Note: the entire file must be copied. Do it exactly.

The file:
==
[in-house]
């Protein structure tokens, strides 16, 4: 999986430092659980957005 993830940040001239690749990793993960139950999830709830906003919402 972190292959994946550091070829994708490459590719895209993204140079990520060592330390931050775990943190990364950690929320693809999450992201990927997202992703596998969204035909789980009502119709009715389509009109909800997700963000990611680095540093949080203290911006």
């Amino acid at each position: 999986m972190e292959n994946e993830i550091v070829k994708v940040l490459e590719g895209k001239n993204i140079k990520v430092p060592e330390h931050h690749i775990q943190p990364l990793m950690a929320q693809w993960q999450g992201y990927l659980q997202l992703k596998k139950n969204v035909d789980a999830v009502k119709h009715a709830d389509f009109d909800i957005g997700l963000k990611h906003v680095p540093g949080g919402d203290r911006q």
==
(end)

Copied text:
[in-house]
């Protein structure tokens, strides 16, 4: 999986430092659980957005 993830940040001239690749990793993960139950999830709830906003919402 972190292959994946550091070829994708490459590719895209993204140079990520060592330390931050775990943190990364950690929320693809999450992201990927997202992703596998969204035909789980009502119709009715389509009109909800997700963000990611680095540093949080203290911006």
């Amino acid at each position: 999986m972190e292959n994946e993830i550091v070829k994708v940040l490459e590719g895209k001239n993204i140079k990520v430092p060592e330390h931050h690749i775990q943190p990364l990793m950690a929320q693809w993960q999450g992201y990927l659980q997202l992703k596998k139950n969204v035909d789980a999830v009502k119709h009715a709830d389509f009109d909800i957005g997700l963000k990611h906003v680095p540093g949080g919402d203290r911006q």